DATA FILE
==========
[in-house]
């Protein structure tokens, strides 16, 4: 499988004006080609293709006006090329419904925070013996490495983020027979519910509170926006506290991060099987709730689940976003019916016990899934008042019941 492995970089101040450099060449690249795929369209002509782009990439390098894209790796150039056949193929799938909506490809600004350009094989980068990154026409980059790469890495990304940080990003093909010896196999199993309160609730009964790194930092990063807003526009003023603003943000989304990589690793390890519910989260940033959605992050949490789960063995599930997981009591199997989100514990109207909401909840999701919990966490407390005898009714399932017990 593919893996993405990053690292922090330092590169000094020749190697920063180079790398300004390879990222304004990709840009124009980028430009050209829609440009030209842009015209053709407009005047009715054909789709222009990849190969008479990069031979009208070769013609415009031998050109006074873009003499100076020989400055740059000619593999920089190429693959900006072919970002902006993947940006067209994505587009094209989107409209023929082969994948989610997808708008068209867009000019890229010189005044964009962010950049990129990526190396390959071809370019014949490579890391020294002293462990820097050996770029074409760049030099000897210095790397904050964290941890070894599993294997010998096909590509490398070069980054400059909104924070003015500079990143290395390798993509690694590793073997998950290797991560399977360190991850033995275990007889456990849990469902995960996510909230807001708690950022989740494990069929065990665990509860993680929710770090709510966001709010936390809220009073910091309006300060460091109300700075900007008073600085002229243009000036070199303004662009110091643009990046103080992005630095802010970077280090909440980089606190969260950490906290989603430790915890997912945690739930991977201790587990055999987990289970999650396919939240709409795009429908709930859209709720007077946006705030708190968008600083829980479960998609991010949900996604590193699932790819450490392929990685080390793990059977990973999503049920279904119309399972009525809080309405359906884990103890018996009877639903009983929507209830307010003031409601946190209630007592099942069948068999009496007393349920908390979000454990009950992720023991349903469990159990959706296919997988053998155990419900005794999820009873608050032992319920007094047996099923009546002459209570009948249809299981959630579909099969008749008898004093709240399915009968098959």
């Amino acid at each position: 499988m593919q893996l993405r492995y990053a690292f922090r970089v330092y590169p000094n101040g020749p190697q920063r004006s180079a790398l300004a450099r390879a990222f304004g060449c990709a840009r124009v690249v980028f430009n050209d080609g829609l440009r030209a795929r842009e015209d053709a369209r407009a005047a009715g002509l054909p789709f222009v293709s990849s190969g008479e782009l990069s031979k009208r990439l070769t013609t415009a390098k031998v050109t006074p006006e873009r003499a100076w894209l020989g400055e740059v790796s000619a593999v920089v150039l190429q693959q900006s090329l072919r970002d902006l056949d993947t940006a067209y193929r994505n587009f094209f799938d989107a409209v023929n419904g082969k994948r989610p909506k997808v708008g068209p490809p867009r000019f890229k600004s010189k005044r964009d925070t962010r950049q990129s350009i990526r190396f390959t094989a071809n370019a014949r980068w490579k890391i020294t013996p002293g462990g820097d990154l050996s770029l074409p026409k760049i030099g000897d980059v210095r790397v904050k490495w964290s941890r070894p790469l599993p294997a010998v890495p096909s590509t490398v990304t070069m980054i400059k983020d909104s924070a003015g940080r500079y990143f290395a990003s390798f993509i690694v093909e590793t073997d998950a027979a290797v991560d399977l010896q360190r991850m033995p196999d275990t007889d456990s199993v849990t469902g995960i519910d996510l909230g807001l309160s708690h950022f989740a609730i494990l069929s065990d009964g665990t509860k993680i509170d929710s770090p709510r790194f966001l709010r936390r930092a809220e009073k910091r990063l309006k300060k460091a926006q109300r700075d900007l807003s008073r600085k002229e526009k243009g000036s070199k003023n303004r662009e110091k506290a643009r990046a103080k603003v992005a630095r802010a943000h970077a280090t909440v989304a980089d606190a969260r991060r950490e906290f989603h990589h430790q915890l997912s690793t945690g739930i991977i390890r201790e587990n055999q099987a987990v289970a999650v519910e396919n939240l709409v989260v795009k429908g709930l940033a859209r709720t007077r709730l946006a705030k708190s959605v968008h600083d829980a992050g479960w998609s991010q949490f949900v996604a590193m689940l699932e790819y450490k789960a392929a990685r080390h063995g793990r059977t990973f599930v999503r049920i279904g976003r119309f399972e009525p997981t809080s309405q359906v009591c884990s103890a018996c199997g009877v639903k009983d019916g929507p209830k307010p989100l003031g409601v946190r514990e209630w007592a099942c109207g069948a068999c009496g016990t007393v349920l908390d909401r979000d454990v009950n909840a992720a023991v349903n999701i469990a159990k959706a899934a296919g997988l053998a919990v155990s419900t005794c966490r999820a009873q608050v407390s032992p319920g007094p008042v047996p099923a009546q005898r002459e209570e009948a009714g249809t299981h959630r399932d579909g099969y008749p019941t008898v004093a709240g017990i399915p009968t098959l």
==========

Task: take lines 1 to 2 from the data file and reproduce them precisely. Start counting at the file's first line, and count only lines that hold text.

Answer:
[in-house]
């Protein structure tokens, strides 16, 4: 499988004006080609293709006006090329419904925070013996490495983020027979519910509170926006506290991060099987709730689940976003019916016990899934008042019941 492995970089101040450099060449690249795929369209002509782009990439390098894209790796150039056949193929799938909506490809600004350009094989980068990154026409980059790469890495990304940080990003093909010896196999199993309160609730009964790194930092990063807003526009003023603003943000989304990589690793390890519910989260940033959605992050949490789960063995599930997981009591199997989100514990109207909401909840999701919990966490407390005898009714399932017990 593919893996993405990053690292922090330092590169000094020749190697920063180079790398300004390879990222304004990709840009124009980028430009050209829609440009030209842009015209053709407009005047009715054909789709222009990849190969008479990069031979009208070769013609415009031998050109006074873009003499100076020989400055740059000619593999920089190429693959900006072919970002902006993947940006067209994505587009094209989107409209023929082969994948989610997808708008068209867009000019890229010189005044964009962010950049990129990526190396390959071809370019014949490579890391020294002293462990820097050996770029074409760049030099000897210095790397904050964290941890070894599993294997010998096909590509490398070069980054400059909104924070003015500079990143290395390798993509690694590793073997998950290797991560399977360190991850033995275990007889456990849990469902995960996510909230807001708690950022989740494990069929065990665990509860993680929710770090709510966001709010936390809220009073910091309006300060460091109300700075900007008073600085002229243009000036070199303004662009110091643009990046103080992005630095802010970077280090909440980089606190969260950490906290989603430790915890997912945690739930991977201790587990055999987990289970999650396919939240709409795009429908709930859209709720007077946006705030708190968008600083829980479960998609991010949900996604590193699932790819450490392929990685080390793990059977990973999503049920279904119309399972009525809080309405359906884990103890018996009877639903009983929507209830307010003031409601946190209630007592099942069948068999009496007393349920908390979000454990009950992720023991349903469990159990959706296919997988053998155990419900005794999820009873608050032992319920007094047996099923009546002459209570009948249809299981959630579909099969008749008898004093709240399915009968098959």